I believe they are referred to as weener mice/rats here in Australia and also in the UK (eeek – not something I could do and I’m sure my lot would look at me as if I were mad if I served those up to them). And there are still some stubborn old fools here who think ferrets should be fed bread and milk … the mind boggles as to where the logic for that kind of diet ever came from.
If you’re planning to give your ferret a fresh meat diet, you have to think about adding certain minerals or vitamins to the food. We can get an assortment of pet meat from pet stores here … kangaroo, beef, mutton and minced chicken.
Mutton is very fatty and can turn your ferret into a chubby bunny who’ll waddle around if it’s solely fed that. Now, we know ferrets have short GI tracts so need a diet that has fat but too much is no good.
Some people get a whole chook or rabbit, innards et al, and put it through the mincer so that their ferrets can eat everything. You’d probably be right in thinking that would be an ideal diet for your ferret, as it would have all the goodness of the innards, calcium from the bones and muscle meat, all mixed together.
If you only want to give your ferret raw meat, please think about adding a good vitamin/mineral supplement, like calcium, to the food to the food to avoid the possibility of your ferret developing osteodystrophy. Taurine also needs to be added to avoid cardiomyopathy.
Day-old chicks / baby mice & rats
Day-old chicks? Well, that’s up to you. I have known certain people who say that is the best diet for them, as it’s what mustelids in the wild would eat.
You usually can get day-old chicks and baby mice/rats from suppliers to reptile keepers but that really gives me the jim-jams.
Somehow the idea of coming across fluffy little chicks stashed in my underwear drawer is just too awful to contemplate – yuk!
For those interested in giving their ferret a natural diet, you can read more on About.com’s article called Towards a More Natural Ferret Diet – Whole Prey and Raw Foods
It also lists sites where you can learn more about giving your ferret a natural diet.
Now – if you do give your ferrets day-old chicks &/or pinkies, please make sure you check their cages for any food they might stash there. You don’t want to leave a festering piece of food there which, if eaten after a day or two, will give your ferret a bad case of “Montezuma’s revenge”. Something like that could very well be fatal to your ferret.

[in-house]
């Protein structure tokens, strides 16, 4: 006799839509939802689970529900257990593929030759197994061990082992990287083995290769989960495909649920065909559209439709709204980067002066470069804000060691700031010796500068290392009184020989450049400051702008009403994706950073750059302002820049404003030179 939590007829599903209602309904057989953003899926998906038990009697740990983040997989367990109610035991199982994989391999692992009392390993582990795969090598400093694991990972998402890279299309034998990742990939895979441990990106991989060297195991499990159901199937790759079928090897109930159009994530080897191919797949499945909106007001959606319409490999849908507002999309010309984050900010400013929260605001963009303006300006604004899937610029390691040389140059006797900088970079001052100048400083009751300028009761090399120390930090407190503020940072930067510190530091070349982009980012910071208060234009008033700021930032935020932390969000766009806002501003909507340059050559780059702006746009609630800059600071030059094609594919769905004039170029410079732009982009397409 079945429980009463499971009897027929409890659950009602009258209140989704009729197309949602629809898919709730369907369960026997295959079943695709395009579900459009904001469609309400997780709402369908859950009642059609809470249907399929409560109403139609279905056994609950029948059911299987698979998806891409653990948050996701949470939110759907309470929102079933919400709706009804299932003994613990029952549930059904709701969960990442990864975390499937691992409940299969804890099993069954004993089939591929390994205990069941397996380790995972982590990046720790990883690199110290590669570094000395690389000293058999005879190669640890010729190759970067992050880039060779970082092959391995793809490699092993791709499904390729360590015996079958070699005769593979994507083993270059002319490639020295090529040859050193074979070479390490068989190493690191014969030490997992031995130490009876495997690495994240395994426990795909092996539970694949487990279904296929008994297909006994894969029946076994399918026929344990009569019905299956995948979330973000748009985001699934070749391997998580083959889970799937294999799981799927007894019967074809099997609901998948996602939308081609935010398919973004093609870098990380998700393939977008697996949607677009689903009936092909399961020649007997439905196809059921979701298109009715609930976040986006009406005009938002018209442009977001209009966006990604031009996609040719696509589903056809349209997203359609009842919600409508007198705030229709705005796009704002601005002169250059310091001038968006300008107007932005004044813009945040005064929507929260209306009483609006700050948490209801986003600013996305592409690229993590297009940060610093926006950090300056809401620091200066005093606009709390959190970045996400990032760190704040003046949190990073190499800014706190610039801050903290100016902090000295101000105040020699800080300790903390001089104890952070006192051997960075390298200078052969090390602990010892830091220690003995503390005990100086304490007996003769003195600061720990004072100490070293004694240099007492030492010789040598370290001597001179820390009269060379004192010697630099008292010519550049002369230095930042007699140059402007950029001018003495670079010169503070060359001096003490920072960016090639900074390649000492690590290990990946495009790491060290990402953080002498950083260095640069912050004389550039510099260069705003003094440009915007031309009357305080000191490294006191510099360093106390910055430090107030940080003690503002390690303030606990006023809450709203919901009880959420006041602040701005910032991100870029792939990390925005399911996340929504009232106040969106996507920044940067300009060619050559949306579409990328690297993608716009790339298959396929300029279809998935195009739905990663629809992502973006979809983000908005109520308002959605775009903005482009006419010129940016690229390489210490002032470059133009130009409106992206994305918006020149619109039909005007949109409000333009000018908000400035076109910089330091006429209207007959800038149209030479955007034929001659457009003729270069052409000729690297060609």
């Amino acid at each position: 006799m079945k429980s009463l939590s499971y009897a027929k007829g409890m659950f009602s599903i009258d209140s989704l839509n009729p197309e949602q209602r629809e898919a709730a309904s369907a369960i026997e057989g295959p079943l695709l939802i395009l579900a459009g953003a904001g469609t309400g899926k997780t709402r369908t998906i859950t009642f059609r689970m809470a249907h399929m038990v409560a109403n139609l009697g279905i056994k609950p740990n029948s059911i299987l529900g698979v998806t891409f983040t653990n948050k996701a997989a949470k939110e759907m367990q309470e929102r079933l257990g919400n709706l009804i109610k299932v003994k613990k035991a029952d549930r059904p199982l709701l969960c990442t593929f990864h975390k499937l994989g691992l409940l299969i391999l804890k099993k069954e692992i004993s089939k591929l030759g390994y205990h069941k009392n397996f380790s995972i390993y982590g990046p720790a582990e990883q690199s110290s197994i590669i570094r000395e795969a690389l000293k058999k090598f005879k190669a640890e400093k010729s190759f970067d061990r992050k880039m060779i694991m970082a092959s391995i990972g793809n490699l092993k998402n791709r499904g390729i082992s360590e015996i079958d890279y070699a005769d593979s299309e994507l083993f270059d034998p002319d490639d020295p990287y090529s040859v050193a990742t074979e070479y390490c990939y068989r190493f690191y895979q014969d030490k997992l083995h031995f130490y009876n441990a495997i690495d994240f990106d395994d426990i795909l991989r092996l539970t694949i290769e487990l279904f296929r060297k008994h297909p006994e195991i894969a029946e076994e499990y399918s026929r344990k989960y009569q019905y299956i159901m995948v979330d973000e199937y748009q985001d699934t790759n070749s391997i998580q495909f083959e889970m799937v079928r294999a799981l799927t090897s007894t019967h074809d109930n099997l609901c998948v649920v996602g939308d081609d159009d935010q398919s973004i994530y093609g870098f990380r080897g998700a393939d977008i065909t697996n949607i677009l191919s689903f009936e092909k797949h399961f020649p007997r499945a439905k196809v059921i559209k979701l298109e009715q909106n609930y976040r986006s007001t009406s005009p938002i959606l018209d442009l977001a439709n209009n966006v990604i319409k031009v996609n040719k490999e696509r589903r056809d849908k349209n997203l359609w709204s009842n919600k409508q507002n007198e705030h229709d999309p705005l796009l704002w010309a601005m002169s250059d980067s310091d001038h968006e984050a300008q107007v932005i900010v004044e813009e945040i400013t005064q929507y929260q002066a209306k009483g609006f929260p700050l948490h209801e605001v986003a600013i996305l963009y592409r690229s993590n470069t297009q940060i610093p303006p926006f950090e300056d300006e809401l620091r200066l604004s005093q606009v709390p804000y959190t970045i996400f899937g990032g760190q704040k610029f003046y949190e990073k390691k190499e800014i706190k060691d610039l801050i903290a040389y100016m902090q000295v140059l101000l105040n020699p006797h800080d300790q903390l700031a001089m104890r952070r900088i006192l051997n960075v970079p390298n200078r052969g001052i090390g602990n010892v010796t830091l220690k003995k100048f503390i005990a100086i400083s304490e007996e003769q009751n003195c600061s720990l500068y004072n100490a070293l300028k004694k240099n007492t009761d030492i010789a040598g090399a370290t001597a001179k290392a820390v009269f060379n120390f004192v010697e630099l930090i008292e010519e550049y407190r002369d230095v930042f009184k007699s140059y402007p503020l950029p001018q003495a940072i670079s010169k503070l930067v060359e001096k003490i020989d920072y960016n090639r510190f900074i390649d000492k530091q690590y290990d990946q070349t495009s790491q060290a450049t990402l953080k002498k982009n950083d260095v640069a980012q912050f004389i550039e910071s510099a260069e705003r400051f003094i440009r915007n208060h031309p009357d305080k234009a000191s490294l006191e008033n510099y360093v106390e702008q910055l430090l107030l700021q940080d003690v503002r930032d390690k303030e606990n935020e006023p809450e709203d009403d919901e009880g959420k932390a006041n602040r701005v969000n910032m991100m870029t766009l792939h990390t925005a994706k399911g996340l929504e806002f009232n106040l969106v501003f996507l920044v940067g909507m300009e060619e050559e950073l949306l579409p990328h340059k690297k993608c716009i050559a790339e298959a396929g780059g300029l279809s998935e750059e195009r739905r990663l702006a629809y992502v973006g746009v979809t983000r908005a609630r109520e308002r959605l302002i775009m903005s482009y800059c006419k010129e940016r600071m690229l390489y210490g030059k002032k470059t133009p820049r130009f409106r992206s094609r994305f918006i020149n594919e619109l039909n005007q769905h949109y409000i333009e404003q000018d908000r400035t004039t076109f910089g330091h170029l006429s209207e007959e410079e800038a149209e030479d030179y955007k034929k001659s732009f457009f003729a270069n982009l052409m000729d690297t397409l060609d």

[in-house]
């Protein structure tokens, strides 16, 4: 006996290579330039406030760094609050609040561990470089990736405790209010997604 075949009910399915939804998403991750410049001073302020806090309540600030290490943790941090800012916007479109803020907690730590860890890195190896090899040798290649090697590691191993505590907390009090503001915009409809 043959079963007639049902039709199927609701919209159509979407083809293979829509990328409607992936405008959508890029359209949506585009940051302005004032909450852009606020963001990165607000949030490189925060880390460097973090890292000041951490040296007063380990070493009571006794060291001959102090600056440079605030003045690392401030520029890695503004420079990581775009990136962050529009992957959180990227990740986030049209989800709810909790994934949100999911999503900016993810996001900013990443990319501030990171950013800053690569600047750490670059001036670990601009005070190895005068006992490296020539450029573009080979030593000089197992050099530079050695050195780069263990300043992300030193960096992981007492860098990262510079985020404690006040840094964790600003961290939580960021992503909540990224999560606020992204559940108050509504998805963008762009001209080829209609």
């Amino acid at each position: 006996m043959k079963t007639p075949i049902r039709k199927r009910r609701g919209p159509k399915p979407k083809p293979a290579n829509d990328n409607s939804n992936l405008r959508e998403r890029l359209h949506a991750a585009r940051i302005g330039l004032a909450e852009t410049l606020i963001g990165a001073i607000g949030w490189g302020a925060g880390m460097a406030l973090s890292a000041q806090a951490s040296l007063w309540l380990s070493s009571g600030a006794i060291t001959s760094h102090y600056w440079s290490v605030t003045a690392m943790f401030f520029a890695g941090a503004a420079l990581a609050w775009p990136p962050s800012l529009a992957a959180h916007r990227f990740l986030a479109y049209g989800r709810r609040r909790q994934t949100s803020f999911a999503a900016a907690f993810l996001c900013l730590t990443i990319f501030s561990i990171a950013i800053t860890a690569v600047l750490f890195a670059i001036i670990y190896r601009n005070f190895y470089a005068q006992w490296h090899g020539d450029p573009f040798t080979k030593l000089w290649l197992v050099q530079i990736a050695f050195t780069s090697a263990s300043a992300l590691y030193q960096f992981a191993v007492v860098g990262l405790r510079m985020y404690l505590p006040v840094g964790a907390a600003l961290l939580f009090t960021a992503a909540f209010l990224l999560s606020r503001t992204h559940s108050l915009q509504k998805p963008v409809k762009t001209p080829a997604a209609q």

Some ferrets love crunching on insects – I remember being totally grossed out when I caught Friskie with what I thought were a couple of hairy old twigs sticking out of her mouth until I realized she was chomping on a Huntsman spider. Eeeuuww. I wouldn’t let her give me any licks for a day or two till her spider-breath dissipated
I guess if you wanted to give your ferrets insects as a treat, then you’d be able to find cans of them at pet stores which also supply food for reptiles.
Premium quality dry foods
Food made especially for ferrets is still quite hard to come by here in Western Australia so we have to dish out the premium quality cat food.
The food for an adult ferret needs to have a high meat protein value, around 31-32%, 18% minimum fat and a maximum of 3% for fiber.
The brands of cat food we use here are the chicken versions of Iams, Hills Science Diet and Advantage.
You don’t buy them in supermarkets but in pet stores or places like City Farmers (a local one-stop-shop for pet, garden, animal and pool supplies) in Perth.
Some people buy all 3 brands and give their ferrets a mixture. My lot prefer Iams and tend to turn their noses up at the other two so I stick with that.
Make sure you don’t get the Furball type, as that has too much fiber for ferrets to digest.
Kits need food with a higher protein percentage so they should be fed something like Iams Kitten when they are weaned, as that has a 34% protein value.